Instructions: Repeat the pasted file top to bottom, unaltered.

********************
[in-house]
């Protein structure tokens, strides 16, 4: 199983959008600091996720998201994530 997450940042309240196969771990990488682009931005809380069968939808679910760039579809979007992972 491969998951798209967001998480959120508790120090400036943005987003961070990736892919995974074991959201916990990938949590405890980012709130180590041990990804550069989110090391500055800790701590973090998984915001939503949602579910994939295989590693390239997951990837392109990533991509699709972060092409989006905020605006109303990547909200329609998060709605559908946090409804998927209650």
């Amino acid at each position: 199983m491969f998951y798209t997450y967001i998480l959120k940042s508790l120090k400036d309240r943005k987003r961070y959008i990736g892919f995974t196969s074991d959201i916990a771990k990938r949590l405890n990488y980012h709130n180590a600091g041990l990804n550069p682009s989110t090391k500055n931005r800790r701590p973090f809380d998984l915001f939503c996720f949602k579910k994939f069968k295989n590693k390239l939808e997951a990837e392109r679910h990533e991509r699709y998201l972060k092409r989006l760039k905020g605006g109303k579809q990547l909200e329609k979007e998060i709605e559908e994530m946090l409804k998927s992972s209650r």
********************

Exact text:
[in-house]
């Protein structure tokens, strides 16, 4: 199983959008600091996720998201994530 997450940042309240196969771990990488682009931005809380069968939808679910760039579809979007992972 491969998951798209967001998480959120508790120090400036943005987003961070990736892919995974074991959201916990990938949590405890980012709130180590041990990804550069989110090391500055800790701590973090998984915001939503949602579910994939295989590693390239997951990837392109990533991509699709972060092409989006905020605006109303990547909200329609998060709605559908946090409804998927209650």
């Amino acid at each position: 199983m491969f998951y798209t997450y967001i998480l959120k940042s508790l120090k400036d309240r943005k987003r961070y959008i990736g892919f995974t196969s074991d959201i916990a771990k990938r949590l405890n990488y980012h709130n180590a600091g041990l990804n550069p682009s989110t090391k500055n931005r800790r701590p973090f809380d998984l915001f939503c996720f949602k579910k994939f069968k295989n590693k390239l939808e997951a990837e392109r679910h990533e991509r699709y998201l972060k092409r989006l760039k905020g605006g109303k579809q990547l909200e329609k979007e998060i709605e559908e994530m946090l409804k998927s992972s209650r």